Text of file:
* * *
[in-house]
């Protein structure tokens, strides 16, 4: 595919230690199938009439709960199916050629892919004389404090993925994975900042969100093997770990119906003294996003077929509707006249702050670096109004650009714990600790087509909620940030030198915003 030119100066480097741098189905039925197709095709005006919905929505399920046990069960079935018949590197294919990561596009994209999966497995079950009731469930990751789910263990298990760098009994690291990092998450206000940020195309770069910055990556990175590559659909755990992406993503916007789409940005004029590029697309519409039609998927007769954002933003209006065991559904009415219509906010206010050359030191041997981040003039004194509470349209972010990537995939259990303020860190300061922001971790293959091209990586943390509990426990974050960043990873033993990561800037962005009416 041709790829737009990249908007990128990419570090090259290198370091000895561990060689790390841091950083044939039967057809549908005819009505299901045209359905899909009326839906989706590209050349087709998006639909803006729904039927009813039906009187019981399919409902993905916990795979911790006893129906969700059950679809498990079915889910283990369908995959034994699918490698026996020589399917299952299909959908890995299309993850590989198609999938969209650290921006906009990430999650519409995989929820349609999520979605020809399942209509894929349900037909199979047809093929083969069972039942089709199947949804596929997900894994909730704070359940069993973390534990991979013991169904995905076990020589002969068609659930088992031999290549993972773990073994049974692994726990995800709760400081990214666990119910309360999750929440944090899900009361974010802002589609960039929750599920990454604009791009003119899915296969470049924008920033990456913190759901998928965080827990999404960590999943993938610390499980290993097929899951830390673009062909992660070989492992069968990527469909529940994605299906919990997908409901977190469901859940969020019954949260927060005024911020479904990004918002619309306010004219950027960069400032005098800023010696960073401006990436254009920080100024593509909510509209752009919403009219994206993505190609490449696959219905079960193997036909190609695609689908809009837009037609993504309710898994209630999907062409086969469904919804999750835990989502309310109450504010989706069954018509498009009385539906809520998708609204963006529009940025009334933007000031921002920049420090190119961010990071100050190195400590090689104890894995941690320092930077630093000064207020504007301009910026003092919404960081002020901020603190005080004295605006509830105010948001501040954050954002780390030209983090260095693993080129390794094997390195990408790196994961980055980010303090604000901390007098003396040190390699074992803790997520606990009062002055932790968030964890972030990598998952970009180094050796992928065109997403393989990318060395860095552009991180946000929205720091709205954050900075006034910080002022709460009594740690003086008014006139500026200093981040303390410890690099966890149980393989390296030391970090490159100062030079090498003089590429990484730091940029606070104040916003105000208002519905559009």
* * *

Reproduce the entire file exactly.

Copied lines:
[in-house]
């Protein structure tokens, strides 16, 4: 595919230690199938009439709960199916050629892919004389404090993925994975900042969100093997770990119906003294996003077929509707006249702050670096109004650009714990600790087509909620940030030198915003 030119100066480097741098189905039925197709095709005006919905929505399920046990069960079935018949590197294919990561596009994209999966497995079950009731469930990751789910263990298990760098009994690291990092998450206000940020195309770069910055990556990175590559659909755990992406993503916007789409940005004029590029697309519409039609998927007769954002933003209006065991559904009415219509906010206010050359030191041997981040003039004194509470349209972010990537995939259990303020860190300061922001971790293959091209990586943390509990426990974050960043990873033993990561800037962005009416 041709790829737009990249908007990128990419570090090259290198370091000895561990060689790390841091950083044939039967057809549908005819009505299901045209359905899909009326839906989706590209050349087709998006639909803006729904039927009813039906009187019981399919409902993905916990795979911790006893129906969700059950679809498990079915889910283990369908995959034994699918490698026996020589399917299952299909959908890995299309993850590989198609999938969209650290921006906009990430999650519409995989929820349609999520979605020809399942209509894929349900037909199979047809093929083969069972039942089709199947949804596929997900894994909730704070359940069993973390534990991979013991169904995905076990020589002969068609659930088992031999290549993972773990073994049974692994726990995800709760400081990214666990119910309360999750929440944090899900009361974010802002589609960039929750599920990454604009791009003119899915296969470049924008920033990456913190759901998928965080827990999404960590999943993938610390499980290993097929899951830390673009062909992660070989492992069968990527469909529940994605299906919990997908409901977190469901859940969020019954949260927060005024911020479904990004918002619309306010004219950027960069400032005098800023010696960073401006990436254009920080100024593509909510509209752009919403009219994206993505190609490449696959219905079960193997036909190609695609689908809009837009037609993504309710898994209630999907062409086969469904919804999750835990989502309310109450504010989706069954018509498009009385539906809520998708609204963006529009940025009334933007000031921002920049420090190119961010990071100050190195400590090689104890894995941690320092930077630093000064207020504007301009910026003092919404960081002020901020603190005080004295605006509830105010948001501040954050954002780390030209983090260095693993080129390794094997390195990408790196994961980055980010303090604000901390007098003396040190390699074992803790997520606990009062002055932790968030964890972030990598998952970009180094050796992928065109997403393989990318060395860095552009991180946000929205720091709205954050900075006034910080002022709460009594740690003086008014006139500026200093981040303390410890690099966890149980393989390296030391970090490159100062030079090498003089590429990484730091940029606070104040916003105000208002519905559009």